But to learn all about these recondite matters, your best way is at once to descend into the blubber-room, and have a long talk with its inmates. This place has previously been mentioned as the receptacle for the blanket-pieces, when stript and hoisted from the whale. When the proper time arrives for cutting up its contents, this apartment is a scene of terror to all tyros, especially by night. On one side, lit by a dull lantern, a space has been left clear for the workmen. They generally go in pairs,—a pike-and-gaffman and a spade-man. The whaling-pike is similar to a frigate’s boarding-weapon of the same name. The gaff is something like a boat-hook. With his gaff, the gaffman hooks on to a sheet of blubber, and strives to hold it from slipping, as the ship pitches and lurches about. Meanwhile, the spade-man stands on the sheet itself, perpendicularly chopping it into the portable horse-pieces. This spade is sharp as hone can make it; the spademan’s feet are shoeless; the thing he stands on will sometimes irresistibly slide away from him, like a sledge. If he cuts off one of his own toes, or one of his assistants’, would you be very much astonished? Toes are scarce among veteran blubber-room men.
Had you stepped on board the Pequod at a certain juncture of this post-mortemizing of the whale; and had you strolled forward nigh the windlass, pretty sure am I that you would have scanned with no small curiosity a very strange, enigmatical object, which you would have seen there, lying along lengthwise in the lee scuppers. Not the wondrous cistern in the whale’s huge head; not the prodigy of his unhinged lower jaw; not the miracle of his symmetrical tail; none of these would so surprise you, as half a glimpse of that unaccountable cone,—longer than a Kentuckian is tall, nigh a foot in diameter at the base, and jet-black as Yojo, the ebony idol of Queequeg. And an idol, indeed, it is; or rather, in old times, its likeness was. Such an idol as that found in the secret groves of Queen Maachah in Judea; and for worshipping which, King Asa, her son, did depose her, and destroyed the idol, and burnt it for an abomination at the brook Kedron, as darkly set forth in the 15th chapter of the First Book of Kings.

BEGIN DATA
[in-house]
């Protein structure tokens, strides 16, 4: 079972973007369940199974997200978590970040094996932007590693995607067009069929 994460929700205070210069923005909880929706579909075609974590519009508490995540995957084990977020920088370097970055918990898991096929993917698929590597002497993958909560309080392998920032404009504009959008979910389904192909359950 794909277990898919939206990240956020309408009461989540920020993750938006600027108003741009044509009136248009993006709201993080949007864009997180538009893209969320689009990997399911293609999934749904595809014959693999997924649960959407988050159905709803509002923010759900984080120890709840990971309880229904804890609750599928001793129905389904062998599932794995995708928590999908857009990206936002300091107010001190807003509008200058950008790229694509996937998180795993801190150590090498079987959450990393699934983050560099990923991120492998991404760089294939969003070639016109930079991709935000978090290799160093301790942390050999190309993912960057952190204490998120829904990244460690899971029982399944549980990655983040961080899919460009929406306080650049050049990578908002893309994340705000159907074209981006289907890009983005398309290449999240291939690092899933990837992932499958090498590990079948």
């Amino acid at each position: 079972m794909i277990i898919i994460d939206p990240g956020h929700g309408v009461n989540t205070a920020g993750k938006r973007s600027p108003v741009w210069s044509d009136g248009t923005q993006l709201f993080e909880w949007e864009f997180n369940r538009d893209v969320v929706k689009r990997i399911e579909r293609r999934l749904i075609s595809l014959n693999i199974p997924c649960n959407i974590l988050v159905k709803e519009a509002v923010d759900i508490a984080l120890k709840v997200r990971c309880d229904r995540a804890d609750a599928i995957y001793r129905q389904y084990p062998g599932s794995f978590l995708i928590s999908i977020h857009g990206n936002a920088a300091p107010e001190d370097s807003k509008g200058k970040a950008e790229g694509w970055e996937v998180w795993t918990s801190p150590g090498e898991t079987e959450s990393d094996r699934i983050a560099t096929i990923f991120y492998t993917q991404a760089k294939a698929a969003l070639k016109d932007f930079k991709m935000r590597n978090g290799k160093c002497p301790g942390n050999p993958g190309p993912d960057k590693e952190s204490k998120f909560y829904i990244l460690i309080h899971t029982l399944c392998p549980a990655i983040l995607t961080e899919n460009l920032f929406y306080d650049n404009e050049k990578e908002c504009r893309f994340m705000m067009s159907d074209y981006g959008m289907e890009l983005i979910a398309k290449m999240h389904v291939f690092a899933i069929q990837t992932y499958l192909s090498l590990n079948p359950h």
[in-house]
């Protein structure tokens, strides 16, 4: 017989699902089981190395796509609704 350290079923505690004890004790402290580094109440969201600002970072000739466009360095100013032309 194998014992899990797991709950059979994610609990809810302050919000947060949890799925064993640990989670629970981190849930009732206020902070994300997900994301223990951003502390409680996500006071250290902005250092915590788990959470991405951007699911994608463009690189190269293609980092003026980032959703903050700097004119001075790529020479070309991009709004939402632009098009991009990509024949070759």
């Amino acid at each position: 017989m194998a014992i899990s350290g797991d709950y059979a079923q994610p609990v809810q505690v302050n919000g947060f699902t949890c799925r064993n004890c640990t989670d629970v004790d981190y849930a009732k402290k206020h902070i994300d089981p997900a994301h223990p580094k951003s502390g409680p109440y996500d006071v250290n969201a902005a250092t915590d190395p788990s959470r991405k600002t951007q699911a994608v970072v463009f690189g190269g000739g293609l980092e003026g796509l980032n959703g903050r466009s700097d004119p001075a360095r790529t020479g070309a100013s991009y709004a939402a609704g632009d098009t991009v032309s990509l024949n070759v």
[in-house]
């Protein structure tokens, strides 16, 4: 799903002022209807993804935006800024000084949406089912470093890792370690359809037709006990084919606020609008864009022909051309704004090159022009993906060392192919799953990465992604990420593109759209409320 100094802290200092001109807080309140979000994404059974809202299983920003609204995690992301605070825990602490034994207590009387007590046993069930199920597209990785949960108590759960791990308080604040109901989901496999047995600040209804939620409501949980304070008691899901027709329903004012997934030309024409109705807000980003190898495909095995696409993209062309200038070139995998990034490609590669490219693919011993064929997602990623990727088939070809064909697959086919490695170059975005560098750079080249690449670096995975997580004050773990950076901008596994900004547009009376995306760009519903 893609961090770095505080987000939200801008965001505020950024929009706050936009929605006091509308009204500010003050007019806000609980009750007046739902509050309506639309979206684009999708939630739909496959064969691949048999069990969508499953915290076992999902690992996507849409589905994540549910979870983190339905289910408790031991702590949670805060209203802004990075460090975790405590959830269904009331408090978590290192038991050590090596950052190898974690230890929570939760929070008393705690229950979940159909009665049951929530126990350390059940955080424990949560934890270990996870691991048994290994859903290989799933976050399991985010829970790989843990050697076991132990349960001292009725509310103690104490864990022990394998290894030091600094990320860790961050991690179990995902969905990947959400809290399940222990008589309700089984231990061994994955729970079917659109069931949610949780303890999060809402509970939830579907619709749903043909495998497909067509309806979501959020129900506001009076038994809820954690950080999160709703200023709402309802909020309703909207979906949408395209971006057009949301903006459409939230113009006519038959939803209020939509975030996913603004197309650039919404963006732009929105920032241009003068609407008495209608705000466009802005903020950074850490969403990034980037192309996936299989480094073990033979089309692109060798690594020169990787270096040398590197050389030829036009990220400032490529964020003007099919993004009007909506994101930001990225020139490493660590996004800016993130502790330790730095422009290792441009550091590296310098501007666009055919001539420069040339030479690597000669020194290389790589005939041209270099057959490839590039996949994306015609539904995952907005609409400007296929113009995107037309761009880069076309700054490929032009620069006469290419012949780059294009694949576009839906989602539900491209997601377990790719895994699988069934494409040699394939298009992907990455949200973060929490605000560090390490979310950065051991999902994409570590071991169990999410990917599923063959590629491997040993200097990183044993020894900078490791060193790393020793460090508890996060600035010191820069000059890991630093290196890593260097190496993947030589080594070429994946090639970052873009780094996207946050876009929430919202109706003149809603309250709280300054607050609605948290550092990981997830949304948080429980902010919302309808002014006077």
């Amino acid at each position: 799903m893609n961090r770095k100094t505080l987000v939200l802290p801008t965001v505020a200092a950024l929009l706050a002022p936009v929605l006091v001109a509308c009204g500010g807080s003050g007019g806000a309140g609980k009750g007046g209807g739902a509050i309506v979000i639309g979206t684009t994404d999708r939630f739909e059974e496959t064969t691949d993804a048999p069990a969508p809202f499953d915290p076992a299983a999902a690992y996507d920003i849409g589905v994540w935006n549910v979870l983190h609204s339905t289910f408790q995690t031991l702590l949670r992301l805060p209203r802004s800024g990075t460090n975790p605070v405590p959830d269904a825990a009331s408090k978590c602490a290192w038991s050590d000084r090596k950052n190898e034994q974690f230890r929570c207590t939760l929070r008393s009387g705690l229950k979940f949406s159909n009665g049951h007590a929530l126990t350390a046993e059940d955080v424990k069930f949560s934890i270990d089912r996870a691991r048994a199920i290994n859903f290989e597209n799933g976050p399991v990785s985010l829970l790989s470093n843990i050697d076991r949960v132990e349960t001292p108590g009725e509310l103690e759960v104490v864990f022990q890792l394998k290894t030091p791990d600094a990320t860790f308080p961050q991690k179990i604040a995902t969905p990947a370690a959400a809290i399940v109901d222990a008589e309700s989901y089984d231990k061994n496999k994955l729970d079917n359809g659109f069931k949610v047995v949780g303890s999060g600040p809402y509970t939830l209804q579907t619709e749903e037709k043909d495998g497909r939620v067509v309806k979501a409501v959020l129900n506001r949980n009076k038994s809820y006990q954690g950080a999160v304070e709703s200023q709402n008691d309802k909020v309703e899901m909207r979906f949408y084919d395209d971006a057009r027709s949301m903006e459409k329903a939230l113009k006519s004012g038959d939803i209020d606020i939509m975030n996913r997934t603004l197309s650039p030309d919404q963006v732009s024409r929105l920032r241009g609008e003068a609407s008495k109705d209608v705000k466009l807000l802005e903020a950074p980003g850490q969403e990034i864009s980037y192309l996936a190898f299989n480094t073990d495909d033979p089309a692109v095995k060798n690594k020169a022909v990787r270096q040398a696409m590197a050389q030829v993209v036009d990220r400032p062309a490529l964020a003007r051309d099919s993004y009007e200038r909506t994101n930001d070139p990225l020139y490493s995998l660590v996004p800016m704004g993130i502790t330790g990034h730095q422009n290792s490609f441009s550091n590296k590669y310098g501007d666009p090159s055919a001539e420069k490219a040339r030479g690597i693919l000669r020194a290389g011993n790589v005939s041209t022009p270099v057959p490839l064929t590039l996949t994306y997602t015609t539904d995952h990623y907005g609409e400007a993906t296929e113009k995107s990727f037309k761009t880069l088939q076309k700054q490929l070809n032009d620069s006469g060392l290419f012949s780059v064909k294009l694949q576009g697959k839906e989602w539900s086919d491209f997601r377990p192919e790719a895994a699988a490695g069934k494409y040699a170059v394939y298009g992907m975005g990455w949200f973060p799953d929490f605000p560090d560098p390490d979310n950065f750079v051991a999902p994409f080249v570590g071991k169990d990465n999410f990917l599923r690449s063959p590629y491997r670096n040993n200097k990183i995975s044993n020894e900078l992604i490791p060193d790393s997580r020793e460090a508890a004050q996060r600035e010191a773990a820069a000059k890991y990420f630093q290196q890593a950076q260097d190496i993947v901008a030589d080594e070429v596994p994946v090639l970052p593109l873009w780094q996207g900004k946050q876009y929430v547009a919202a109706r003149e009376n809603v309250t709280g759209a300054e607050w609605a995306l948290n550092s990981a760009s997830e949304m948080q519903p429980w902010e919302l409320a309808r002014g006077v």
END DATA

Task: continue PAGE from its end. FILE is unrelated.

Look at the sailor, called the mincer, who now comes along, and assisted by two allies, heavily backs the grandissimus, as the mariners call it, and with bowed shoulders, staggers off with it as if he were a grenadier carrying a dead comrade from the field. Extending it upon the forecastle deck, he now proceeds cylindrically to remove its dark pelt, as an African hunter the pelt of a boa. This done he turns the pelt inside out, like a pantaloon leg; gives it a good stretching, so as almost to double its diameter; and at last hangs it, well spread, in the rigging, to dry. Ere long, it is taken down; when removing some three feet of it, towards the pointed extremity, and then cutting two slits for arm-holes at the other end, he lengthwise slips himself bodily into it. The mincer now stands before you invested in the full canonicals of his calling. Immemorial to all his order, this investiture alone will adequately protect him, while employed in the peculiar functions of his office.